Evolution of PARP Inhibitors in Advanced Ovarian Cancer



Michael Birrer, MD: PARP [poly (ADP-ribose) polymerase] inhibitors are a great story of bench-to-bedside transition. The initial work was done primarily in the United Kingdom but also some in the United States, which focused on mechanisms of DNA repair. And it was discovered that the PARP protein is important for the repair of single-stranded DNA breaks. If you inhibit PARP with a PARP inhibitor, then those single stranded breaks become double-stranded breaks. And double-stranded breaks are very important. They are lethal to cells unless the cell can repair them. And the way the cell repairs double-stranded breaks is through a mechanism that involves BRCA1 and BRCA2.

Hence, it was hypothesized that using PARP inhibitors would create what’s known as synthetic lethality within cells that have mutations in BRCA1 and BRCA2. That hypothesis panned out beautifully in the laboratory. These are published in high-level publications, in Nature and Science. And then over a relatively short period of time, these molecules, these PARP inhibitors, found their way into the clinic. And in the clinic the toxicity profile was remarkably tolerable, and the activity of these agents in tumors that had BRCA1 mutations as their origin was simply remarkable. And that’s the history of it.

There were some starts and stops along the way, but we’re here, and it has led to 3 separate agents from 3 separate companies being approved, 2 of them being approved for the treatment and all 3 of them being approved for the maintenance of high-grade serous ovarian cancer.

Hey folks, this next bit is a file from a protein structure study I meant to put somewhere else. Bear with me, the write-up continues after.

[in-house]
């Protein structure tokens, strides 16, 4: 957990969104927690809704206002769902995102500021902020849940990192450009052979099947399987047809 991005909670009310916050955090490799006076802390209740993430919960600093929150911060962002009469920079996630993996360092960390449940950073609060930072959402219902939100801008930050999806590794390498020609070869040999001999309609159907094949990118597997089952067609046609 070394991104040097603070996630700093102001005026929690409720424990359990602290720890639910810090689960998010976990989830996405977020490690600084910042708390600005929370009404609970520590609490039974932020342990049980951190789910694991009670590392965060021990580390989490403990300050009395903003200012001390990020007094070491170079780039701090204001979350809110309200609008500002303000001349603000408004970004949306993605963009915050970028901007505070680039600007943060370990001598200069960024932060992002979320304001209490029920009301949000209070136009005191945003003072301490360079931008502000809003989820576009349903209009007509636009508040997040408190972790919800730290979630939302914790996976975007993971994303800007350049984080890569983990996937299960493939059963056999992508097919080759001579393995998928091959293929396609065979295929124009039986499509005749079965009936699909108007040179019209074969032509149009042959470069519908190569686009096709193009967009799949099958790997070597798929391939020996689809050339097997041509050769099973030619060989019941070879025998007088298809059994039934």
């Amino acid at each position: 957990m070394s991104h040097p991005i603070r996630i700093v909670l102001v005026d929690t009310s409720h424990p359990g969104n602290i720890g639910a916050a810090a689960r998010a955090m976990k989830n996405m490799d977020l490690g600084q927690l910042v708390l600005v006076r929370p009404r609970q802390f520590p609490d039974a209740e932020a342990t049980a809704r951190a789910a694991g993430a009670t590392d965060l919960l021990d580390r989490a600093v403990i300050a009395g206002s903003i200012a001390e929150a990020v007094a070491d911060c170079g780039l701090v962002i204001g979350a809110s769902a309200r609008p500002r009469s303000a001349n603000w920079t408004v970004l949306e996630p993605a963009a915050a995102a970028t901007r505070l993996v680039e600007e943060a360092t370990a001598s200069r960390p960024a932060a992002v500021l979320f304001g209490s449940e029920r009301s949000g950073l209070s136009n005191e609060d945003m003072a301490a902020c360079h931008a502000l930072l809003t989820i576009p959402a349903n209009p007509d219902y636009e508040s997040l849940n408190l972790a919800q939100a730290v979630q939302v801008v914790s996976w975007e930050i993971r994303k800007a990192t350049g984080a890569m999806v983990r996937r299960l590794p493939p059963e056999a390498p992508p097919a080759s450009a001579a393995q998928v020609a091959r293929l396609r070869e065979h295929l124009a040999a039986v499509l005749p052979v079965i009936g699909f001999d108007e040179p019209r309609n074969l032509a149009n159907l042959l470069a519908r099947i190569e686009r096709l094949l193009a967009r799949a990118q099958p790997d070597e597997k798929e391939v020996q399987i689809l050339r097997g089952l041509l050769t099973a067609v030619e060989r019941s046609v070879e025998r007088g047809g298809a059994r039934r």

The names of the three PARP inhibitors include olaparib, niraparib, and rucaparib. The dosing for olaparib was actually 400 mg po bid—orally twice a day—when it was a capsule. It is now in the tablet form, and that is administered as 300 mg po bid. I emphasize that because the capsules actually involved taking 16 capsules a day, and they were very difficult. So the tablet form has been a big move forward. Niraparib is 300 mg once a day, and that may be perceived as an advantage. It’s in 100-mg tablets, and there are 3 of them. The drug can be given at night before the patient goes to sleep. Rucaparib is 600 mg twice a day, and that is somewhat similar to olaparib.

The approval for these drugs first came in this country as treatment. Olaparib was approved as fourth-line treatment, or greater than third-line. And then rucaparib right after that was 3 lines, or 2 lines or greater. So both of them were approved very rapidly for treatment of BRCA1 or BRCA2-mutated ovarian cancer.

At the same time, the randomized phase III trials were performed looking at the value of these drugs for maintenance therapy. And SOLO2, NOVA, and ARIEL3 all got approval for all 3 agents for basically second-line maintenance. And just recently, olaparib got approval through SOLO-1 as first-line maintenance. So it’s complicated, but the take-home message is that we have these drugs for maintenance therapy, including first remission for BRCA1 or BRCA2 patients. And we also have 2 of them for treatment.

Transcript Edited for Clarity.

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